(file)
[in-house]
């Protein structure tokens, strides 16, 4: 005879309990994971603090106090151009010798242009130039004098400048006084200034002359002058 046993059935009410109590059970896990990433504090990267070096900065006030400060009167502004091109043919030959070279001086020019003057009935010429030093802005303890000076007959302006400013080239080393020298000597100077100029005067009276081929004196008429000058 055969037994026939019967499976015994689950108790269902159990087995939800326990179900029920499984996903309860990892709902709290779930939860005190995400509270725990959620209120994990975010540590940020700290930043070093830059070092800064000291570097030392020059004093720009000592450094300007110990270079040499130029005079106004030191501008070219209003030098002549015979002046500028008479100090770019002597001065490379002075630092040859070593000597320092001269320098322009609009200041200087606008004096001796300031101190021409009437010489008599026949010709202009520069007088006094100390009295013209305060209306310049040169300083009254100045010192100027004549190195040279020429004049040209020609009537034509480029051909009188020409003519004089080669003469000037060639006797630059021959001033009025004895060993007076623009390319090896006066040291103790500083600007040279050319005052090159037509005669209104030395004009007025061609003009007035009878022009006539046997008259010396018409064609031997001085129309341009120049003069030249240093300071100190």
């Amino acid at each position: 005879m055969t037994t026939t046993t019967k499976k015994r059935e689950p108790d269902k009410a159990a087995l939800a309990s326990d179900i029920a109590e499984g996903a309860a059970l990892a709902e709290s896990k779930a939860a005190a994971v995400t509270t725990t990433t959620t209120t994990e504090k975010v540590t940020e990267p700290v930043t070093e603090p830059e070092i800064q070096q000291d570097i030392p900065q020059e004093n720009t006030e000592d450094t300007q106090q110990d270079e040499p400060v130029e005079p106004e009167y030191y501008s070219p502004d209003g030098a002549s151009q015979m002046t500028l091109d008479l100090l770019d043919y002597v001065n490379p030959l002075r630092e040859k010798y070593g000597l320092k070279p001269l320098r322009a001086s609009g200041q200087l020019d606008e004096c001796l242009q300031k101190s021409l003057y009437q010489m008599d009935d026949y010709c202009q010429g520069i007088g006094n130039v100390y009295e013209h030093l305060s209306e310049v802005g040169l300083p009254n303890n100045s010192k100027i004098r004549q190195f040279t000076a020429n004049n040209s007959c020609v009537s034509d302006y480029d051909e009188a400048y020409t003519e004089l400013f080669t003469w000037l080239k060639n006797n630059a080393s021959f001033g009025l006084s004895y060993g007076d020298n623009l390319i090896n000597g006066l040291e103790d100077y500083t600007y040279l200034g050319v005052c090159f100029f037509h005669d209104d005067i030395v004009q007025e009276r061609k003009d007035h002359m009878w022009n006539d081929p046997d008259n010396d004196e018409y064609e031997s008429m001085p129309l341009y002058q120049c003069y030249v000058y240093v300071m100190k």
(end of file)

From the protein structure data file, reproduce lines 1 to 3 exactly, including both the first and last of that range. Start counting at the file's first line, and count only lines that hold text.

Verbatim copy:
[in-house]
């Protein structure tokens, strides 16, 4: 005879309990994971603090106090151009010798242009130039004098400048006084200034002359002058 046993059935009410109590059970896990990433504090990267070096900065006030400060009167502004091109043919030959070279001086020019003057009935010429030093802005303890000076007959302006400013080239080393020298000597100077100029005067009276081929004196008429000058 055969037994026939019967499976015994689950108790269902159990087995939800326990179900029920499984996903309860990892709902709290779930939860005190995400509270725990959620209120994990975010540590940020700290930043070093830059070092800064000291570097030392020059004093720009000592450094300007110990270079040499130029005079106004030191501008070219209003030098002549015979002046500028008479100090770019002597001065490379002075630092040859070593000597320092001269320098322009609009200041200087606008004096001796300031101190021409009437010489008599026949010709202009520069007088006094100390009295013209305060209306310049040169300083009254100045010192100027004549190195040279020429004049040209020609009537034509480029051909009188020409003519004089080669003469000037060639006797630059021959001033009025004895060993007076623009390319090896006066040291103790500083600007040279050319005052090159037509005669209104030395004009007025061609003009007035009878022009006539046997008259010396018409064609031997001085129309341009120049003069030249240093300071100190």
């Amino acid at each position: 005879m055969t037994t026939t046993t019967k499976k015994r059935e689950p108790d269902k009410a159990a087995l939800a309990s326990d179900i029920a109590e499984g996903a309860a059970l990892a709902e709290s896990k779930a939860a005190a994971v995400t509270t725990t990433t959620t209120t994990e504090k975010v540590t940020e990267p700290v930043t070093e603090p830059e070092i800064q070096q000291d570097i030392p900065q020059e004093n720009t006030e000592d450094t300007q106090q110990d270079e040499p400060v130029e005079p106004e009167y030191y501008s070219p502004d209003g030098a002549s151009q015979m002046t500028l091109d008479l100090l770019d043919y002597v001065n490379p030959l002075r630092e040859k010798y070593g000597l320092k070279p001269l320098r322009a001086s609009g200041q200087l020019d606008e004096c001796l242009q300031k101190s021409l003057y009437q010489m008599d009935d026949y010709c202009q010429g520069i007088g006094n130039v100390y009295e013209h030093l305060s209306e310049v802005g040169l300083p009254n303890n100045s010192k100027i004098r004549q190195f040279t000076a020429n004049n040209s007959c020609v009537s034509d302006y480029d051909e009188a400048y020409t003519e004089l400013f080669t003469w000037l080239k060639n006797n630059a080393s021959f001033g009025l006084s004895y060993g007076d020298n623009l390319i090896n000597g006066l040291e103790d100077y500083t600007y040279l200034g050319v005052c090159f100029f037509h005669d209104d005067i030395v004009q007025e009276r061609k003009d007035h002359m009878w022009n006539d081929p046997d008259n010396d004196e018409y064609e031997s008429m001085p129309l341009y002058q120049c003069y030249v000058y240093v300071m100190k």